With their enormous round eyes and their happy-go-lucky nature, Boston Terriers are a lot of fun to have around. With beginnings traced all the way back to an English Terrier and a Bulldog mix named Judge, Boston Terriers are usually brindle, black or seal, with even white markings. The Boston Terrier became so beloved it was adopted as the Boston University mascot nearly 100 years ago and registered as an AKC breed in 1891.
With their friendly demeanor and expressive faces, Labrador Retrievers are a prized family dog. The breed's loving nature always wants to be a part of the pack and receives high marks for being able to tolerate children and other animals. Originally serving as a trusty companion for the duck hunters of Newfoundland, the Labrador Retriever is known as a waterdog. Their tails act like rudders in the water and steer them along as they efficiently swim.
Most well known as being the Target dog, Bull Terriers had a rocky beginning rooted in blood sports. After dog fighting was outlawed in the mid-1800s, Bull Terriers found themselves being fashion accessories for young men of the time. Determined to revamp the breed's image, a man named James Hinks decided to refine the breed's physical characteristics and temperament. The once ferocious fighting dog is now the goofy-hearted pride and joy of families around the world!
The Irish Setter is a medium-sized dog wth a lot of spirit. In the 1800s Irish Setters were bred to freely hunt through the hillsides of Ireland and Scotland. These days, their graceful stride and their friendly nature have seen them winning over 11 Westminster Kennel Club awards. Weighing no more than 70 pounds, Irish Setters are ideal for families. They are highly trainable and they make quite a splash with their glossy red coats.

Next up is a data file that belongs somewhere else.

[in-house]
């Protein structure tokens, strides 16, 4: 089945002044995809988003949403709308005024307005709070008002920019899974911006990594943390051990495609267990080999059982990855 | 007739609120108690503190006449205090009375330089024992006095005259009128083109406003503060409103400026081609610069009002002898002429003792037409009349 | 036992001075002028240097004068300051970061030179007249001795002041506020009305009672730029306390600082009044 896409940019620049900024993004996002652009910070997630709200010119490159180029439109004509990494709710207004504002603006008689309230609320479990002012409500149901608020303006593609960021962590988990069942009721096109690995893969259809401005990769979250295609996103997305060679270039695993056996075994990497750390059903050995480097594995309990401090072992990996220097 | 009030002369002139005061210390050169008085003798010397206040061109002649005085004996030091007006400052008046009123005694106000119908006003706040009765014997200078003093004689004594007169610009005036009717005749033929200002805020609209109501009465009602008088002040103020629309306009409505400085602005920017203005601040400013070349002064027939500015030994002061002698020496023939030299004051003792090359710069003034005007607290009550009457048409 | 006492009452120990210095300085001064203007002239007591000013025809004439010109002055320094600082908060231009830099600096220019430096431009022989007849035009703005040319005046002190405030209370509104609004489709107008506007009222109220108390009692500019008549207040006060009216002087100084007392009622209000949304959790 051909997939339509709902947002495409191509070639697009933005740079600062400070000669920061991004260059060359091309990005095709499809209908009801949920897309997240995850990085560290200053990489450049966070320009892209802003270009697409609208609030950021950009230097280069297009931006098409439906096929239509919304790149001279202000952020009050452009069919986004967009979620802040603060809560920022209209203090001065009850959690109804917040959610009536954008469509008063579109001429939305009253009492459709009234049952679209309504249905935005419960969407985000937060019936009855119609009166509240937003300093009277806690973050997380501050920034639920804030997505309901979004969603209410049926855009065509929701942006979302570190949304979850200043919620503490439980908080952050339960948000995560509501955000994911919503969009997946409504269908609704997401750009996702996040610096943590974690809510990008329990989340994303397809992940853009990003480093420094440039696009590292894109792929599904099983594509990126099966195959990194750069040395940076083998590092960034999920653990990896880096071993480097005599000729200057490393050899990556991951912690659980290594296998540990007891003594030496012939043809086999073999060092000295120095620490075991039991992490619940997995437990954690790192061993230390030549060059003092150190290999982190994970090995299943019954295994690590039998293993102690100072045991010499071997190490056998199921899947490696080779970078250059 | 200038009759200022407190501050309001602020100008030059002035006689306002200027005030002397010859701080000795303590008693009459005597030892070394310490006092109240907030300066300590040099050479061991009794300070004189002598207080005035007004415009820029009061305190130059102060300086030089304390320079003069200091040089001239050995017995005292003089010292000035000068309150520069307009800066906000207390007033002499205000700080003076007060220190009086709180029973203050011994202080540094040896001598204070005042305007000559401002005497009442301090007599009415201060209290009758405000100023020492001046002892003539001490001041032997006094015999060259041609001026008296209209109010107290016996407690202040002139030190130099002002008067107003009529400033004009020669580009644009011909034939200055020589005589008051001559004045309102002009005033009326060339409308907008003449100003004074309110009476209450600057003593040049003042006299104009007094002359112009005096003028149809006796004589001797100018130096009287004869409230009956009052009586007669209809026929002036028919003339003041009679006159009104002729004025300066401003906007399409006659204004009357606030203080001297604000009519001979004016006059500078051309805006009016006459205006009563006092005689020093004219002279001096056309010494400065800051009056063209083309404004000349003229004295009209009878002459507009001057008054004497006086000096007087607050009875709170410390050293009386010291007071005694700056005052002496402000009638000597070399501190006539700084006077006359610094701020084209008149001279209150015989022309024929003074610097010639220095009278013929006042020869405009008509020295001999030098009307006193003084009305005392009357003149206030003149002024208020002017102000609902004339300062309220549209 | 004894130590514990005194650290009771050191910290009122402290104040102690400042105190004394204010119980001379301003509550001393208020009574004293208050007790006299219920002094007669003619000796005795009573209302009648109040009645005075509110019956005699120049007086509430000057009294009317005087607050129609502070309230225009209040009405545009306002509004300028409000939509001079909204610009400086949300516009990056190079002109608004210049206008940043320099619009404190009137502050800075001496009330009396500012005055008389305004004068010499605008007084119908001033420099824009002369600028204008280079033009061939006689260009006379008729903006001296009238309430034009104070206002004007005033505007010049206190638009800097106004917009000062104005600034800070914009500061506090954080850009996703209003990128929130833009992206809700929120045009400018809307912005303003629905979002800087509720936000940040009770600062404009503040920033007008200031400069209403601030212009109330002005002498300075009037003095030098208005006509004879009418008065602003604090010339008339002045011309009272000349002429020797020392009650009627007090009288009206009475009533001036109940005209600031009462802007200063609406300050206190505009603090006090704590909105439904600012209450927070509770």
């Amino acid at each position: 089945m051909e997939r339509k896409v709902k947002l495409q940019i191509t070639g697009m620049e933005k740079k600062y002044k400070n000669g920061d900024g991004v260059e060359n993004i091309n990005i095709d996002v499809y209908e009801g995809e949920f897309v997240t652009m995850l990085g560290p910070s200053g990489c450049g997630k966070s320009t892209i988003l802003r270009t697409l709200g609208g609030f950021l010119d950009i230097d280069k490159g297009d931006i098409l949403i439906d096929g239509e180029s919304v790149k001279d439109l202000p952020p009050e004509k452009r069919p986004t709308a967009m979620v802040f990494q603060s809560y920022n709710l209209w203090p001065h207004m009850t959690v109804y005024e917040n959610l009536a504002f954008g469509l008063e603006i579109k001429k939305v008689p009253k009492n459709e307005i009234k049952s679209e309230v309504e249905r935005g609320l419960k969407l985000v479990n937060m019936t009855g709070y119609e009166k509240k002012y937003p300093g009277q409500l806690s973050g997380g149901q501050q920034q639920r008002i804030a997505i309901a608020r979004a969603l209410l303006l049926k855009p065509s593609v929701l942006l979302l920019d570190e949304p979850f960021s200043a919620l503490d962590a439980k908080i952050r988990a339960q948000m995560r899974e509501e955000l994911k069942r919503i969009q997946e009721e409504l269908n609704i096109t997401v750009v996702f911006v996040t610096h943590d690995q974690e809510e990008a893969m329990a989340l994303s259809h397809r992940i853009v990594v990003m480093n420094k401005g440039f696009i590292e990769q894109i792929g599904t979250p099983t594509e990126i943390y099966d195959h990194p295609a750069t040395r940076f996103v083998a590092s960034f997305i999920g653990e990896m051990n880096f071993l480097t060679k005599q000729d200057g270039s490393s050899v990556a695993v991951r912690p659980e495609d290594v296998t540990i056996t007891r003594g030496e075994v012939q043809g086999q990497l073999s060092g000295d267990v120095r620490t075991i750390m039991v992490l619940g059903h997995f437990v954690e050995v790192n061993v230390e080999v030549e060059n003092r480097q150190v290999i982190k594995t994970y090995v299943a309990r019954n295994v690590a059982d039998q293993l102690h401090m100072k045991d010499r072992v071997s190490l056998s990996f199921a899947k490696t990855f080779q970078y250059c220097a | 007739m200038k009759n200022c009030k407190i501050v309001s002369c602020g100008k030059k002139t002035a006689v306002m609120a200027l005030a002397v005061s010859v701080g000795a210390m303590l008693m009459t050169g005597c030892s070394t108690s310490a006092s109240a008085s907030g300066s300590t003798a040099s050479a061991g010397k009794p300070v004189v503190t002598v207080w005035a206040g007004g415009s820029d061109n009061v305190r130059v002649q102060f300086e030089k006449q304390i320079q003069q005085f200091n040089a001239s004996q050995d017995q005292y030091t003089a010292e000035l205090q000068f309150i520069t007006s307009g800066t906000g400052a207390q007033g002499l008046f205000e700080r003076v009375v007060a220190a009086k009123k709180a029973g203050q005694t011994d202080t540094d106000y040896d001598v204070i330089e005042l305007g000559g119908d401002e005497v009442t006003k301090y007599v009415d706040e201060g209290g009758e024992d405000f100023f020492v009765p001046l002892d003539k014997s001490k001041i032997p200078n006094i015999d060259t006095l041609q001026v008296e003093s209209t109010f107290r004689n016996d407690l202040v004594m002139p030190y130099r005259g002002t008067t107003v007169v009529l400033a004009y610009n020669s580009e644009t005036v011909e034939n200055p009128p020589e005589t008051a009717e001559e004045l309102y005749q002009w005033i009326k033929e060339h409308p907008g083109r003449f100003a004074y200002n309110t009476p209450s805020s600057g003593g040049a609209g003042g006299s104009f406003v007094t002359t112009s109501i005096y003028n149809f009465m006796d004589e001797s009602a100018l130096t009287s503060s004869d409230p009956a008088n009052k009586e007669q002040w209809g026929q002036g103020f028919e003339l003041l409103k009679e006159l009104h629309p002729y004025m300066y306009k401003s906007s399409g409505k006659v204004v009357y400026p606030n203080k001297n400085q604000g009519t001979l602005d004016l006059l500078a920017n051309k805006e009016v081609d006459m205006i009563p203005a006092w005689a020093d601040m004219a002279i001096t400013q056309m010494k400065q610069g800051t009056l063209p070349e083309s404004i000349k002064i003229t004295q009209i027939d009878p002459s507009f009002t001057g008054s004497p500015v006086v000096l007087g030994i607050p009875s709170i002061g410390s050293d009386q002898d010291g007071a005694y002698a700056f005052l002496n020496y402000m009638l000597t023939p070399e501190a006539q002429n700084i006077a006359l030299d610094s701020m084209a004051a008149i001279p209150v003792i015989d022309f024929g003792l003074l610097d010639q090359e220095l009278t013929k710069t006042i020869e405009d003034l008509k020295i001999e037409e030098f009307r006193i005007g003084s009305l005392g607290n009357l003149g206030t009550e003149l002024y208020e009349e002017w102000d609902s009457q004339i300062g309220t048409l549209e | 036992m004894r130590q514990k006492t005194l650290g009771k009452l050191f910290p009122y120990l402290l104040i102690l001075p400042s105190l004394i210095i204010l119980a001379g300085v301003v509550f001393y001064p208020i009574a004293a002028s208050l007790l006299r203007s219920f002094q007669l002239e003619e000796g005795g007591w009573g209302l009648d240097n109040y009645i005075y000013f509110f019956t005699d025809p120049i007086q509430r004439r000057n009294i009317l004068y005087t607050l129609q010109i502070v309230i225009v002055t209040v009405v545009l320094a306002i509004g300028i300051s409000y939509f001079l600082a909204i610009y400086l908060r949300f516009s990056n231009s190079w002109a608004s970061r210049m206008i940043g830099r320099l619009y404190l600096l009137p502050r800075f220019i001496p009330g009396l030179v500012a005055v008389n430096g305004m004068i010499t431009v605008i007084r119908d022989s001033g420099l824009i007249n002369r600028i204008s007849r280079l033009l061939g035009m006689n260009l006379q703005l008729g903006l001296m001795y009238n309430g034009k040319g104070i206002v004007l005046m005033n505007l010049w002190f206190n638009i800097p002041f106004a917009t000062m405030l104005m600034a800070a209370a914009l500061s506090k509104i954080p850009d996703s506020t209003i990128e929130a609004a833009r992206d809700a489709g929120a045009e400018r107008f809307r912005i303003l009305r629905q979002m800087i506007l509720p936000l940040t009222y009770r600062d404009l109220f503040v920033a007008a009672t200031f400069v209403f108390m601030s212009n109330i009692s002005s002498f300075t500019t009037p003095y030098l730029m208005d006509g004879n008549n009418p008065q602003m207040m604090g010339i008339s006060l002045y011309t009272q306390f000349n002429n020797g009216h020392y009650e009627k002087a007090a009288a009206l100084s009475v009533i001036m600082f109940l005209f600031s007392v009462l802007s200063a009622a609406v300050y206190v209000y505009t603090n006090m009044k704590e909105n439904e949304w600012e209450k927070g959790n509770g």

As you can imagine, any dog that could survive in Siberia would need a heavy, thick coat. With an ancestry tracing all the way back to the Chukchi people of China, Siberian Huskies were originally used as agile and compact sled dogs. They are still revered as one of the most efficient and team-oriented dogs on the sledding circuit, but their docile nature and need to be with a pack also make them great family pets.
When translated from German, Dachshund means badger hound. With their long, low bodies, Dachshunds have a larger-than-life bark and the ability to tunnel. Unlike less courageous pups, Dachshunds would not give up hunting a badger until it had reached its inner nest. Now one of the most iconic breeds, Dachshunds come in either miniature sized or full-sized, but never grow over 32 pounds. Unless, of course, you leave them alone with the food bowl for too long. Dachshunds are notorious over eaters!
As descendants of the Aztec civilization, Chihuahuas were once a little larger. Over the course of the years, breeding refinement made them the smaller apple-head version we know and love throughout the American continents. With their larger than life personas, they prove that dynamite comes in small packages. Even though Chihuahuas weigh in at an average of 6 pounds, they make great watchdogs. They are always alert and ready to protect their chosen person.
With a waterproof coat and a nose that could smell otter on any waterway, the Otterhound lived up to its name! In early England, otters were a pervasive species that preyed upon the fish in England's waterways. To combat the problem, Otterhounds were used to patrol the rivers and to root out otters. Otterhounds were so prolific at their jobs that the entire English otter population was nearly wiped out, and the practice was banned.
As one of the first types of guide dogs for the blind, the Rottweiler is an obedient and gentle beast. Bred in the town of Rottweil, Germany, these giants can grow up to 135 pounds. Formerly used as cattle dogs, Rottweilers were found to be highly trainable. They are now frequently found working alongside police officers and search-and-rescue squads.
With ancestral roots tracing back the island of Tenerife, the Bichon Frise breed has a long history. Despite being pampered aristocratic pets and entertaining circus performers, the American Kennel Club did not recognize the breed until 1971. Standing at only a foot tall, the breed's most noticeable trait is its thick, curly white hair. Unlike a Poodle, the Bichon Frise's hair naturally forms a circular bouffant around its head.